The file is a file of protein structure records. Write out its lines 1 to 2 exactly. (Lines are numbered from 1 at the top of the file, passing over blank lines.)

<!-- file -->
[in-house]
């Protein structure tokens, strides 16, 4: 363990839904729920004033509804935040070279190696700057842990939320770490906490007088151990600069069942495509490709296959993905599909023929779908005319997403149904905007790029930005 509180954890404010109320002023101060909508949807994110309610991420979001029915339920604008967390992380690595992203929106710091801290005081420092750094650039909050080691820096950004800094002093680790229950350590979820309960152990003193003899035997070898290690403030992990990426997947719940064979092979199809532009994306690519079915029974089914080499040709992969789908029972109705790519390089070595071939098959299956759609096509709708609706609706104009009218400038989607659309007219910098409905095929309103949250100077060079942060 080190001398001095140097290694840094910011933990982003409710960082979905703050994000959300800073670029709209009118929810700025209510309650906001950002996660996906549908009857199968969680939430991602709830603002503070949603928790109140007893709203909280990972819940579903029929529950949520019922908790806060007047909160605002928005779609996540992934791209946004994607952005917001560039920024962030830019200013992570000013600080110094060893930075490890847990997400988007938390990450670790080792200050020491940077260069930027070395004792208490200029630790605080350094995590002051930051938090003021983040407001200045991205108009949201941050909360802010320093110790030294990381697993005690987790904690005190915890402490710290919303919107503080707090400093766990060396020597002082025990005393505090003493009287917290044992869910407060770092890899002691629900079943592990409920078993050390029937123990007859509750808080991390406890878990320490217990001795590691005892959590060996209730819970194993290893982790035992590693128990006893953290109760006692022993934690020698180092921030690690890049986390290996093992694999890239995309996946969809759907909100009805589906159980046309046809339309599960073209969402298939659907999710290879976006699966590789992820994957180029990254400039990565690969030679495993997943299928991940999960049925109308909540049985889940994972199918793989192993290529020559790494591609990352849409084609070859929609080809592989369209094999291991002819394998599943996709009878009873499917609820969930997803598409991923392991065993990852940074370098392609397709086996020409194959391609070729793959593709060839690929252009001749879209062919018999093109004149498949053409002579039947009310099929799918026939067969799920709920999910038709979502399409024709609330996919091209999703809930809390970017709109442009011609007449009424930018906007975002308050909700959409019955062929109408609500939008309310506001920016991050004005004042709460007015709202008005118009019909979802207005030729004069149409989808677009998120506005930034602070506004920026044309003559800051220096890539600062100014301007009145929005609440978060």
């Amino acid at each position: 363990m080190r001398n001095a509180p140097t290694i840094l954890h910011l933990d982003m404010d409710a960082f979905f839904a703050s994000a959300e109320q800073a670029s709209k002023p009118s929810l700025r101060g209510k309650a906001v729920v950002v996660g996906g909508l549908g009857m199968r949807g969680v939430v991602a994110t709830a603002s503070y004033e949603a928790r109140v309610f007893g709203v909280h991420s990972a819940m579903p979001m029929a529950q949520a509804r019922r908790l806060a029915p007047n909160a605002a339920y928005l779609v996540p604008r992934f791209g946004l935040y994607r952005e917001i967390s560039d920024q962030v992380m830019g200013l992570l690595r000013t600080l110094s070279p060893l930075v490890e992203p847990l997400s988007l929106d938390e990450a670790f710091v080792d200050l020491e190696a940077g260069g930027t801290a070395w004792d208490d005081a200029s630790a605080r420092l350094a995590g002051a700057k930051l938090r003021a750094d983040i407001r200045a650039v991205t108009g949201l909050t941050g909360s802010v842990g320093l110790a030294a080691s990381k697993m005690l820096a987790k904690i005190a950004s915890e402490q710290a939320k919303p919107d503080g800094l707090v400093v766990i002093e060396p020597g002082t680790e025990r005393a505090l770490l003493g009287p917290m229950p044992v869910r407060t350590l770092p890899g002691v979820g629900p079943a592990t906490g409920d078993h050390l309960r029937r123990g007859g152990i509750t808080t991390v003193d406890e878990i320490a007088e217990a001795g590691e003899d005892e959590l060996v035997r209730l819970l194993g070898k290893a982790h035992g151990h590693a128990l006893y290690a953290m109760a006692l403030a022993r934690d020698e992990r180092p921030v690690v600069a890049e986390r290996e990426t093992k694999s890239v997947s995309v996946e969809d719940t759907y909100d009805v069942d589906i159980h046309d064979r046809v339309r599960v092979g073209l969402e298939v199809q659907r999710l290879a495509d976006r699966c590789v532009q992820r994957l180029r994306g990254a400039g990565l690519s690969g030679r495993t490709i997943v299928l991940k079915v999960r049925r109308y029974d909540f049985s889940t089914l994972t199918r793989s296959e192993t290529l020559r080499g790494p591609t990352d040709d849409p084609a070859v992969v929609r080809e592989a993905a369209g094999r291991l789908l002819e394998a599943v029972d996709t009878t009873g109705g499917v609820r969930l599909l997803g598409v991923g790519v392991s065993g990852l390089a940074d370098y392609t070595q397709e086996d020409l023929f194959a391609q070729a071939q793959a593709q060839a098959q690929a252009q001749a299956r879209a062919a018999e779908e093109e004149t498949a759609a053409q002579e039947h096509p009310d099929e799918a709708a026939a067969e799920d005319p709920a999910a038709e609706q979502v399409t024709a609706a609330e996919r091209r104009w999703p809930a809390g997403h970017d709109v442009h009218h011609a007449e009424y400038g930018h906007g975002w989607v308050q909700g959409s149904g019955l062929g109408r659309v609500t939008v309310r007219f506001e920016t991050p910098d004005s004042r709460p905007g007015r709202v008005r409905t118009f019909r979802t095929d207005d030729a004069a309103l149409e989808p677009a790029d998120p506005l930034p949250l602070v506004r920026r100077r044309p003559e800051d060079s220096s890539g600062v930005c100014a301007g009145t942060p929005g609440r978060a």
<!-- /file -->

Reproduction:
[in-house]
């Protein structure tokens, strides 16, 4: 363990839904729920004033509804935040070279190696700057842990939320770490906490007088151990600069069942495509490709296959993905599909023929779908005319997403149904905007790029930005 509180954890404010109320002023101060909508949807994110309610991420979001029915339920604008967390992380690595992203929106710091801290005081420092750094650039909050080691820096950004800094002093680790229950350590979820309960152990003193003899035997070898290690403030992990990426997947719940064979092979199809532009994306690519079915029974089914080499040709992969789908029972109705790519390089070595071939098959299956759609096509709708609706609706104009009218400038989607659309007219910098409905095929309103949250100077060079942060 080190001398001095140097290694840094910011933990982003409710960082979905703050994000959300800073670029709209009118929810700025209510309650906001950002996660996906549908009857199968969680939430991602709830603002503070949603928790109140007893709203909280990972819940579903029929529950949520019922908790806060007047909160605002928005779609996540992934791209946004994607952005917001560039920024962030830019200013992570000013600080110094060893930075490890847990997400988007938390990450670790080792200050020491940077260069930027070395004792208490200029630790605080350094995590002051930051938090003021983040407001200045991205108009949201941050909360802010320093110790030294990381697993005690987790904690005190915890402490710290919303919107503080707090400093766990060396020597002082025990005393505090003493009287917290044992869910407060770092890899002691629900079943592990409920078993050390029937123990007859509750808080991390406890878990320490217990001795590691005892959590060996209730819970194993290893982790035992590693128990006893953290109760006692022993934690020698180092921030690690890049986390290996093992694999890239995309996946969809759907909100009805589906159980046309046809339309599960073209969402298939659907999710290879976006699966590789992820994957180029990254400039990565690969030679495993997943299928991940999960049925109308909540049985889940994972199918793989192993290529020559790494591609990352849409084609070859929609080809592989369209094999291991002819394998599943996709009878009873499917609820969930997803598409991923392991065993990852940074370098392609397709086996020409194959391609070729793959593709060839690929252009001749879209062919018999093109004149498949053409002579039947009310099929799918026939067969799920709920999910038709979502399409024709609330996919091209999703809930809390970017709109442009011609007449009424930018906007975002308050909700959409019955062929109408609500939008309310506001920016991050004005004042709460007015709202008005118009019909979802207005030729004069149409989808677009998120506005930034602070506004920026044309003559800051220096890539600062100014301007009145929005609440978060």